New Delhi: Her gold medal-winning performance at the recently concluded Glasgow Commonwealth Games has imposed an immense burden of expectations upon India's woman wrestler Vinesh Phogat for her to win a medal at the forthcoming Asian Games.
The 20-year-old from Balali, Haryana, surprised wrestling aficionados by winning the gold in Glasgow, beating England's Yana Rattigan in the 48 kg freestyle final.
Now, everyone -- from her coach to family and friends -- expects her to win a medal at the Asian Games to be held in the South Korean city of Incheon from Sep 19 to Oct 4.
"There is a lot of pressure on me. When I went to the Commonwealth Games, the pressure was not so much, but now it has doubled. Earlier, people did not know me but ever since I won the gold, people are expecting medals from me every time I go into a major event," Vinesh told IANS.
Vinesh is the sister of two illustrious female grapplers Geeta and Babita who have won medals at the Commonwealth Games and the World Championships.
"My sisters want me to win a medal. My coaches regularly keep saying -- 'Vinesh you have to make the final bout'. In case I don't win a medal, people will get upset. So I really hope to do well," added Vinesh, who turned 20 last month.
Vinesh is looking to become only the third Indian woman to claim a medal at the continental Games after Alka Tomar (freestyle 55 kg) won bronze and Geetika Jakhar (freestyle 63 kg) took silver at the 2006 Doha Games.
The diminutive Haryana girl is aware that the competition at Incheon will be much tougher than in Glasgow but remains optimistic about her chances.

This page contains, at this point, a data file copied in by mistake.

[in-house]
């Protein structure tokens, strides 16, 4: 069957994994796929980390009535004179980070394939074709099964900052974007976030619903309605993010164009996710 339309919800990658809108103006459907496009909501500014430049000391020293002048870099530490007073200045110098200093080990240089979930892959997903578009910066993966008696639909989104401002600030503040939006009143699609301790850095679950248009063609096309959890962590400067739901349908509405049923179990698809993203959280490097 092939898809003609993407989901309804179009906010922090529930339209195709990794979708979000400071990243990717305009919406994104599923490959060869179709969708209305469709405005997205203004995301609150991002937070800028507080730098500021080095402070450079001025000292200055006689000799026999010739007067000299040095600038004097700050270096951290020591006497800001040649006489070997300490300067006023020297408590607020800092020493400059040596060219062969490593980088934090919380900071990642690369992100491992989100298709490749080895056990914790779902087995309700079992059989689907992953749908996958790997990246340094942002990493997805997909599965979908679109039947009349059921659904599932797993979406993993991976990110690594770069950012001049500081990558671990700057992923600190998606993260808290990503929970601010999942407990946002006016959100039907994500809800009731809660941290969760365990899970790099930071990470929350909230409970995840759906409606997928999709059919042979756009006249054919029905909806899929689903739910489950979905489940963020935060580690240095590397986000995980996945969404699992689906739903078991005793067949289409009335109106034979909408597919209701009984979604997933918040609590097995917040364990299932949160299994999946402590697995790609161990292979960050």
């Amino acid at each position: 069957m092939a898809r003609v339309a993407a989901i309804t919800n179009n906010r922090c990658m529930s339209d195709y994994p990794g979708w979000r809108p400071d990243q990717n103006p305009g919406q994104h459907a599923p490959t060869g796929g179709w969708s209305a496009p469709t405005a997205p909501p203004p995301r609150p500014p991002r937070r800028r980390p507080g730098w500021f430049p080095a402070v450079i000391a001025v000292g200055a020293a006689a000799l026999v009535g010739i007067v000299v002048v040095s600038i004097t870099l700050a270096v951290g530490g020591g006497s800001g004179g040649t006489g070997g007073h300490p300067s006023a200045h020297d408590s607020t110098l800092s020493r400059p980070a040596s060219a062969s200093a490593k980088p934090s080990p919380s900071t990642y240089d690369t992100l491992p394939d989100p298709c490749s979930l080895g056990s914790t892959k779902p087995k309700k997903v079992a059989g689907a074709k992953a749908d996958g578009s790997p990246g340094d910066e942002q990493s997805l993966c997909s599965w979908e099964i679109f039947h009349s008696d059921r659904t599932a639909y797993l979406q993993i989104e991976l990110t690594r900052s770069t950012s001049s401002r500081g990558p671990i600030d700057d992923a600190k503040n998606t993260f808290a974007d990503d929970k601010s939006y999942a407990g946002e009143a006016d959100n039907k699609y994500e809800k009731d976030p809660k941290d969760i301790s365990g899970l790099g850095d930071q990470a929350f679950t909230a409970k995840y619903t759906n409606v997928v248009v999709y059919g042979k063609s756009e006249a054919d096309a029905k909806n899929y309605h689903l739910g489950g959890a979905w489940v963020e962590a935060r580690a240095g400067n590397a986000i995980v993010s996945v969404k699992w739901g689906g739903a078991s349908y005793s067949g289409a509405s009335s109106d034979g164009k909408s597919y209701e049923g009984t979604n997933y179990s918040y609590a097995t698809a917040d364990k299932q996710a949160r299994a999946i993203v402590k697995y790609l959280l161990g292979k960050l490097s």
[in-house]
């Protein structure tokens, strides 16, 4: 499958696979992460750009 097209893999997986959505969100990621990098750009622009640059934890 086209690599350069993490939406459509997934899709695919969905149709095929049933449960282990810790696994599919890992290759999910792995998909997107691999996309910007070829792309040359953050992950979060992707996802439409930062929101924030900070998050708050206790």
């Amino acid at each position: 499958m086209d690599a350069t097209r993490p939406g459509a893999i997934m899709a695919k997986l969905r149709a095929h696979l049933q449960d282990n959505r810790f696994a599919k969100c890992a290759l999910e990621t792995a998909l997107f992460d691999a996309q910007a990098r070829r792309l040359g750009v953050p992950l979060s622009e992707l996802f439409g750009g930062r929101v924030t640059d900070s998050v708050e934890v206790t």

"My confidence has gone up a lot because of the gold I won in Glasgow. These medals give you the motivation to perform better at bigger stages. The Commonwealth gold will give me confidence going into the Asian Games," said Vinesh, adding that Babita's presence there will be a big help.
"The level of the Asian Games will be almost that of the Olympics. It is going to be extremely difficult because wrestlers from Asian countries are very tough competitors. I am practising rigorously and hope to win the Asiad gold. Let us see what God gives me!"
Asked how life has changed for her after the Commonwealth gold, Vinesh said: "It feels very good. People know me now, they come to talk to me and get photographed with me. It has also changed the attitude of people in our village to women taking to sports.
"Earlier, we got support from only the women, they encouraged us a lot. But the elderly men disapproved of our playing the sport in athlete's gear. Geeta changed their mind-set. Now the same people come to us and say that they were wrong and wish they had daughters like us," signed off Vinesh.